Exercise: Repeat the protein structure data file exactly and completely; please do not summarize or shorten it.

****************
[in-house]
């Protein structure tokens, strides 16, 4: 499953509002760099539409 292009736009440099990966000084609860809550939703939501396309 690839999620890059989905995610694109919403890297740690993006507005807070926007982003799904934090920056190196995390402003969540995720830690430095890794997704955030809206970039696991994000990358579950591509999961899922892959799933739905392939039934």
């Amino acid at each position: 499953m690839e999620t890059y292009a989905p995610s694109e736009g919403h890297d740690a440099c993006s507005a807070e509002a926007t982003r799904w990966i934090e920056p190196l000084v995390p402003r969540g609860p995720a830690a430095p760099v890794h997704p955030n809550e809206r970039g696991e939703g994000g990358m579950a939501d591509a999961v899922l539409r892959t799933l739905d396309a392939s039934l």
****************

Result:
[in-house]
């Protein structure tokens, strides 16, 4: 499953509002760099539409 292009736009440099990966000084609860809550939703939501396309 690839999620890059989905995610694109919403890297740690993006507005807070926007982003799904934090920056190196995390402003969540995720830690430095890794997704955030809206970039696991994000990358579950591509999961899922892959799933739905392939039934």
């Amino acid at each position: 499953m690839e999620t890059y292009a989905p995610s694109e736009g919403h890297d740690a440099c993006s507005a807070e509002a926007t982003r799904w990966i934090e920056p190196l000084v995390p402003r969540g609860p995720a830690a430095p760099v890794h997704p955030n809550e809206r970039g696991e939703g994000g990358m579950a939501d591509a999961v899922l539409r892959t799933l739905d396309a392939s039934l």